) CEO John Chambers seemed to welcome questions from Wall Street analysts about the competition. With Cisco dominating its computer-networking-equipment market and making absurdly high profits, he often praised the power of competition, essentially thanking rivals for keeping Cisco on its toes.
But Chamber's tone was different in the company's quarterly earnings call after the stock market closed on Nov. 9. While Cisco posted numbers rivals would kill for, the San Jose (Calif.) company's gross margin was 67.2%, down 1.5 percentage points vs. the year-ago figure. Stable margins in Cisco's service and support businesses helped offset an even deeper dip in product gross margins.
INVESTORS BLANCHED. One main reason for the drop: The competitors Chambers once magnanimously praised are suddenly putting pricing pressure on computer networking's king of the hill. "They acknowledged some additional competition, and that's something they haven't done for a while," says Lehman Brothers analyst Tim Luke. "The tone was generally more subdued."
Investors were clearly a little spooked. Besides the gross-margin pressure, sales in the quarter ending in January, 2005, are expected to grow only 2%, vs. the quarter just ended, which is slightly below consensus estimates. That drove Cisco shares down 2.53%, to $19.25 in after-hours trading on Nov. 9.
And those competitors? You wouldn't know from what Chambers had to say. Despite being asked directly, he refused to cite a particular company, opting instead to talk about unnamed Asian rivals. "We are starting to see a stream of good, and very price-competitive, competitors, particular from Asia. And we expect this to continue for the next decade," he said in the call.
UNFRIENDLY RIVALS. If Chambers isn't naming names, everyone on the call knew who he meant: Huawei Technologies. The fast-growing supplier is expanding in emerging markets such as its China homeland, India, and Brazil. Sources say Huawei is likely to land large chunks of a several huge impending contracts with China Telecom -- business that Cisco dominated in the past.
One can only imagine that Chambers wouldn't relish praising Huawei publicly. In July, Cisco settled a sweeping lawsuit with Huawei alleging many intellectual-property violations, including theft and use of Cisco source code. Cisco execs have said it was the first intellectual-property suit the company had brought against a rival.
Domestic rivals also went unmentioned. Tops on that list would be Cisco's Silicon Valley neighbor, Juniper Networks (JNPR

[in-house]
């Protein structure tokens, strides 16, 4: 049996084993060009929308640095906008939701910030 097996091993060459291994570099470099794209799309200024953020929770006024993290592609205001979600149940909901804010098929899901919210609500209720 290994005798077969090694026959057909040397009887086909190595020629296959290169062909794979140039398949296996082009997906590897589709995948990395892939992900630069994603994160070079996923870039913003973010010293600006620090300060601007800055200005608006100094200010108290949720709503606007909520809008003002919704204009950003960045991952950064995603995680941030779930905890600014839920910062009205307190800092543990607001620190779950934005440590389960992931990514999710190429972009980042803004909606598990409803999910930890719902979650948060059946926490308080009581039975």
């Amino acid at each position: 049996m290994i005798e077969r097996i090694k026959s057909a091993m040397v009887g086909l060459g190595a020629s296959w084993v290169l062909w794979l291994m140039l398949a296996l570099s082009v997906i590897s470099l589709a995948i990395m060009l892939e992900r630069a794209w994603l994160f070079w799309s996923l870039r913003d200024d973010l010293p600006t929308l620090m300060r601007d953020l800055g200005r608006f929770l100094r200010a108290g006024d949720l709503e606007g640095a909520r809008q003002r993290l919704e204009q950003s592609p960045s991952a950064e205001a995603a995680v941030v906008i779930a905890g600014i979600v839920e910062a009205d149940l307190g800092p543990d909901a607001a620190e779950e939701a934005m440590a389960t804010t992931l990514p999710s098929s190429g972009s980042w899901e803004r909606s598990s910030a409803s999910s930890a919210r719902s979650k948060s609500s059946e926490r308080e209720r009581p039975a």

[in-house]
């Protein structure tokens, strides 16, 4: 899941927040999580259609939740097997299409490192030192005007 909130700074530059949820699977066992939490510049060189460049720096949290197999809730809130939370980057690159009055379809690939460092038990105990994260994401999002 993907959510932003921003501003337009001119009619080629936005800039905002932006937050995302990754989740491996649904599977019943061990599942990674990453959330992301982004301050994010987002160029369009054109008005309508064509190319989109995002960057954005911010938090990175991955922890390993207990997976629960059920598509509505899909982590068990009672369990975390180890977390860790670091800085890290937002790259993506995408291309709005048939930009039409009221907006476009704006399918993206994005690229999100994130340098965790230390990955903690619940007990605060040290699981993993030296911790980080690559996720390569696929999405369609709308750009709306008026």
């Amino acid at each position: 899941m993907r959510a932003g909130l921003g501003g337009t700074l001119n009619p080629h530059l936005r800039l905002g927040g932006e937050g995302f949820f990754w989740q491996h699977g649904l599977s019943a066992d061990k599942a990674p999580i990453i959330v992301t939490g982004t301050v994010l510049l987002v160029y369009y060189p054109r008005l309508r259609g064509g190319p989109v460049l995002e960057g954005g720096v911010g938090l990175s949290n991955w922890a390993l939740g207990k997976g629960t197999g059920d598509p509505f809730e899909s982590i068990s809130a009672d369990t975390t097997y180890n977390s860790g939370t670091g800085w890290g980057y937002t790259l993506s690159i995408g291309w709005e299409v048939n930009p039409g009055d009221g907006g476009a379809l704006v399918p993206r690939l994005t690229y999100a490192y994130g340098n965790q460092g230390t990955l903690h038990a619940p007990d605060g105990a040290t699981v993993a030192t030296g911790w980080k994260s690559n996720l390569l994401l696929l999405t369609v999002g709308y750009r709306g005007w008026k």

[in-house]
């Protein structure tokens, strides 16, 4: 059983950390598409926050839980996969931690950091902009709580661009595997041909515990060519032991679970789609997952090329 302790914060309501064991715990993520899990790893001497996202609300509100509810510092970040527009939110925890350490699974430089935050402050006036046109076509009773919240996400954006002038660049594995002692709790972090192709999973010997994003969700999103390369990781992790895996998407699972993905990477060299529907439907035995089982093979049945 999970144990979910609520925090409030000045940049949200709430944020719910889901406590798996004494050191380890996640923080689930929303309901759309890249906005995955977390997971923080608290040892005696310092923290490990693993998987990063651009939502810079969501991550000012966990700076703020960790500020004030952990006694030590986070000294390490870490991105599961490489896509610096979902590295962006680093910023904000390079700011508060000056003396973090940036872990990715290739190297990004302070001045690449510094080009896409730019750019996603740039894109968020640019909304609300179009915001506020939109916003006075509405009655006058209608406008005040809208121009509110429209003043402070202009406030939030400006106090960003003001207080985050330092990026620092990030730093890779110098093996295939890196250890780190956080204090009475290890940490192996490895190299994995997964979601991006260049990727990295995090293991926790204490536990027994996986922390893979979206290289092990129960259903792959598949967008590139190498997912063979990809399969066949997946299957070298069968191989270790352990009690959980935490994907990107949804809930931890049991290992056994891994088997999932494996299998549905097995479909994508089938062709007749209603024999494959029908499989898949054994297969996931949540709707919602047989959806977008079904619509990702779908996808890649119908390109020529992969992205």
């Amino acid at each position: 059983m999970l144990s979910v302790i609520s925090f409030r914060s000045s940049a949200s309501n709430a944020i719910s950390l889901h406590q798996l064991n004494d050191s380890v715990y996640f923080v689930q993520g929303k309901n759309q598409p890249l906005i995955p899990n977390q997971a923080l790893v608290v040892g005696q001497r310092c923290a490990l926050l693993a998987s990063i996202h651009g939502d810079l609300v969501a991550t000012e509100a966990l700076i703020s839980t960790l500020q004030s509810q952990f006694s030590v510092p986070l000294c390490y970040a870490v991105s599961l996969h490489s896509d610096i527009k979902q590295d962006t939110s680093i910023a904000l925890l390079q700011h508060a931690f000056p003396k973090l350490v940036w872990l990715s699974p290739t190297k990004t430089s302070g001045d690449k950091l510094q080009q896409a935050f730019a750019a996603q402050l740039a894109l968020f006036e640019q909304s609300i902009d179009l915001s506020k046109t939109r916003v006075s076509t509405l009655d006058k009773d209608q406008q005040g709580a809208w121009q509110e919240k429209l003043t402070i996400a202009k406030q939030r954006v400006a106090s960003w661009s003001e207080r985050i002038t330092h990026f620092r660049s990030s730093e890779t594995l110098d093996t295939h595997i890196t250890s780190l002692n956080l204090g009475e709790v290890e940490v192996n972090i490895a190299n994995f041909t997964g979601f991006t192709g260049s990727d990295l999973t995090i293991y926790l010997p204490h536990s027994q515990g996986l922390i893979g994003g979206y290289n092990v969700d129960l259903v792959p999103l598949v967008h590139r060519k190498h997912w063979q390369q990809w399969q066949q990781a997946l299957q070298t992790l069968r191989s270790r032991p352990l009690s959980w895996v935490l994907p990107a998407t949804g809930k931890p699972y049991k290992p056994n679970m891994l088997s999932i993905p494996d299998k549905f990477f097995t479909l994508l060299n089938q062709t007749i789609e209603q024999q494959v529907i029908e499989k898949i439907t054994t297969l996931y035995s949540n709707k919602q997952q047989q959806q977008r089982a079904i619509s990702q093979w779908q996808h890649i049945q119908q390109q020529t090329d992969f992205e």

). Its sales of networking equipment known as routers increased 19% in its most recent quarter, while Cisco's router sales slipped 11%. If Cisco's trouble in this market continues, it will hurt the outfit's pride as well as its financial performance.
"A LOT OF LUMPINESS." The slip is particularly wounding for Cisco veterans. After all, routers were invented by Cisco, which has always dominated the market. "Juniper has been taking share for a while, but this is more pronounced," says Erik Suppiger, an analyst at Pacific Growth Equities. "If you listen to the call, you'll see that they were pretty good about not mentioning Juniper at all."
Asked by Wall Street analysts about troubles in the router business, Chambers admitted that Cisco is "seeing a lot of lumpiness." But he also expressed confidence that the company's products would sustain Cisco's lead well into the future. "We're trying to not only create a company that's built to last, but that's built to lead," he said.
Certainly, Cisco still put up impresive numbers. Net sales hit $6 billion, up 17% from the same quarter a year go, while net income grew 28.5%. It added $1.5 billion in cash, helping maintain its massive cash horde at $17.7 billion -- despite buying back $3 billion in shares during the quarter.
CHANGING YARDSTICK. While Cisco has so far refused to pay a dividend, its board agreed to buy back an additional $10 billion in stock, on top of the $25 billion already earmarked for that purpose.
Questions about Cisco have never been about whether it will prosper -- they focus only on how much. After years in which the outfit seemed oblivious to the more painful aspects of competition, the news on Nov. 9 will give the "how prosperous?" questions a new resonance. Peter Burrows is computer editor in BusinessWeek's Silicon Valley bureau